After being ice-cold from the floor all night, the Jazz got hot at just the right moment. The Jazz hit 3-pointers on five consecutive possessions including two huge ones within 12 seconds from an unlikely source, Andrei Kirilenko, the one-time All-Star not commonly known as a perimeter shooter.
"They made some run at us at the end of the game," Lakers coach Phil Jackson said. "I had confidence we would make the right play at the end of the game. I just felt (the Jazz) made some incredible shots. Obviously, five 3-pointers down the stretch is pretty remarkable in itself."
That brought Utah to within two points, at 105-103 with 16 seconds to play, forcing the Lakers to try to win the game at the free-throw line.
"It's just tough. The thing that hurt us in the first two games in L.A. was our starts, and it hurt us again," Williams said. "You can come back, but it's hard to get over that hump, and that was the case tonight. Tonight, we just couldn't take the lead back."
Despite being automatic for the most part, the Lakers gave the Jazz one last window when Derek Fisher missed one, giving the Jazz a final possession with a chance to send the game into overtime.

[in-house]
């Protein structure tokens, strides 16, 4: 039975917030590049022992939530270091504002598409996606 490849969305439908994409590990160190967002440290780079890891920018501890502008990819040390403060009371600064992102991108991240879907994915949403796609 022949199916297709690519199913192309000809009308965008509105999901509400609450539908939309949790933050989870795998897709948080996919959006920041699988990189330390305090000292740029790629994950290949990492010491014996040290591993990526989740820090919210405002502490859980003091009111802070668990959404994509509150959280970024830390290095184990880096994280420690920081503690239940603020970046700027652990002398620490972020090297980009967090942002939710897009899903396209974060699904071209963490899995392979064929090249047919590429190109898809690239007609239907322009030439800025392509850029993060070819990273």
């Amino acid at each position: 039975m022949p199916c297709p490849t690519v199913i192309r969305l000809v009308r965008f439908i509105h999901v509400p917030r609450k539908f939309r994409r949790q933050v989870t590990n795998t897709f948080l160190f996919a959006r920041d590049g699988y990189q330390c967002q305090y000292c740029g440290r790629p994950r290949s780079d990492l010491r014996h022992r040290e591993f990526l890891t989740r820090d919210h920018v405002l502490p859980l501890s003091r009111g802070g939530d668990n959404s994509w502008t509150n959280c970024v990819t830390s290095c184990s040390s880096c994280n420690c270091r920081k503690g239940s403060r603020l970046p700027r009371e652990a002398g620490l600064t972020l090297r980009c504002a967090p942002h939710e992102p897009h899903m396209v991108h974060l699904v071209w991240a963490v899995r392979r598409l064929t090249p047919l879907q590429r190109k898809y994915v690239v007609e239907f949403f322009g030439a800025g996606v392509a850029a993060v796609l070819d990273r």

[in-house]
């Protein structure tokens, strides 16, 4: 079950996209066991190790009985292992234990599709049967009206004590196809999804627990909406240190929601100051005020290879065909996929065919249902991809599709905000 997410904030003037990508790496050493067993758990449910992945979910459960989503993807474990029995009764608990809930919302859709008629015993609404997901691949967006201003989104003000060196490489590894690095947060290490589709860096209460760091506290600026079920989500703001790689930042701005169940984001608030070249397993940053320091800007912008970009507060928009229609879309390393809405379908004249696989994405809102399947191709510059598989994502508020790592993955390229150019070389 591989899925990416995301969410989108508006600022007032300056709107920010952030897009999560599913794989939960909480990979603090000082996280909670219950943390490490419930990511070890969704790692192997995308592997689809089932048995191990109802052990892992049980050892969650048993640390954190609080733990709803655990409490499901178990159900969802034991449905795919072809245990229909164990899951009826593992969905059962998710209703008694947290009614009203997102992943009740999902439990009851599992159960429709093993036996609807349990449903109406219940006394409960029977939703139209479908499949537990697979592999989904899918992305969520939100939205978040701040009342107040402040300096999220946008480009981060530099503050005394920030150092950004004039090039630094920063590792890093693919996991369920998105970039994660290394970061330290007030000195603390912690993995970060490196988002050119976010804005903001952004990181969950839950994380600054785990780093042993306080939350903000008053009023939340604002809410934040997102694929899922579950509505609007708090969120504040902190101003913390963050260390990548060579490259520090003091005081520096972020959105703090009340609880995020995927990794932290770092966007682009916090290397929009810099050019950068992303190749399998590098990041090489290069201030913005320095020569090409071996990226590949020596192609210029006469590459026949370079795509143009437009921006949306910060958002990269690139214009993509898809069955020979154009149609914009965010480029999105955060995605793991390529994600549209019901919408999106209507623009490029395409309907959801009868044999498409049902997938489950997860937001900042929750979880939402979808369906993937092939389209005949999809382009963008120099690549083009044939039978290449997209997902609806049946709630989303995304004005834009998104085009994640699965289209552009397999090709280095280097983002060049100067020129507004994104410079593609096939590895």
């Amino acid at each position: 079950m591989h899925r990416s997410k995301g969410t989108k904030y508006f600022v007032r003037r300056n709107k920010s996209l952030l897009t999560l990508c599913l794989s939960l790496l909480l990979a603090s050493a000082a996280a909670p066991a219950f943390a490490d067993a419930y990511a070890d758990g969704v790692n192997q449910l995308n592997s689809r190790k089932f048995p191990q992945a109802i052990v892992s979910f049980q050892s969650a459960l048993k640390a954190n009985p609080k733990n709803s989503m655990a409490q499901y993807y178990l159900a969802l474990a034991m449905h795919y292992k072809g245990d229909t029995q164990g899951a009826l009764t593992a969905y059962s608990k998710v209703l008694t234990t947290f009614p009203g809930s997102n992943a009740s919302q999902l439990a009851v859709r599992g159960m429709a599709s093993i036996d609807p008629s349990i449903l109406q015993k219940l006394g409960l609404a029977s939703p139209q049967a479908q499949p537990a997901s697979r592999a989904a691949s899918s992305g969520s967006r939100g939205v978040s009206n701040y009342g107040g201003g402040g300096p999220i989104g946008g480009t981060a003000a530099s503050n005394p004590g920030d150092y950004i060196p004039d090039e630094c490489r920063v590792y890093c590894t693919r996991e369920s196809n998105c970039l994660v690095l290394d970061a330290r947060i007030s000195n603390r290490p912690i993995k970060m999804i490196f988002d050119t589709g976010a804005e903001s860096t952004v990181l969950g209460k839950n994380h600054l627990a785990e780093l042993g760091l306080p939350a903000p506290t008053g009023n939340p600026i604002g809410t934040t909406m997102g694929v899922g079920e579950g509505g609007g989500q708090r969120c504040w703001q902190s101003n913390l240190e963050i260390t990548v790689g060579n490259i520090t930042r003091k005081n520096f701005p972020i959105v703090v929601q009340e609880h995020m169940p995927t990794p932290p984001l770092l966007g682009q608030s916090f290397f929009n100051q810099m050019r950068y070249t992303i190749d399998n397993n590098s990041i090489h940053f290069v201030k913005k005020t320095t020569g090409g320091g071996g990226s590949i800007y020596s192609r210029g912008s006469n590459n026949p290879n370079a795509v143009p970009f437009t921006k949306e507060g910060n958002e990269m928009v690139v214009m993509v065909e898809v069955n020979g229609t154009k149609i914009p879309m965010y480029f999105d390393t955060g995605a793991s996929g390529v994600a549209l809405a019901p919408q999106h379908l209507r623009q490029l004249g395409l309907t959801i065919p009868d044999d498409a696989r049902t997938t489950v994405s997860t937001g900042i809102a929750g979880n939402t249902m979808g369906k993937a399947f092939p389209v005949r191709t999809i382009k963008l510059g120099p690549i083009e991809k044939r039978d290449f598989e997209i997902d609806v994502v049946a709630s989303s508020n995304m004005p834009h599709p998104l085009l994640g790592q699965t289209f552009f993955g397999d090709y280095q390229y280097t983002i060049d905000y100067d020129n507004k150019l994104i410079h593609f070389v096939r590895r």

But Utah misfired on two opportunities to tie the game. After Mehmet Okur's attempt clanked off the rim, Williams grabbed the offensive rebound and found his way back behind the arc for his own try. His shot was tantalizingly close to extending the Jazz's season at least an extra five-minute period but just missed.
"I didn't know how much time was left so I rushed it a little bit too much. I probably could've taken my time because Kobe wasn't gonna risk fouling me. I could've taken my time a little more," Williams said. "But it was a great look and I just missed it."
Despite facing a team that lost just four times at home during the regular season, the Lakers steamed ahead from the start and never relinquished the lead.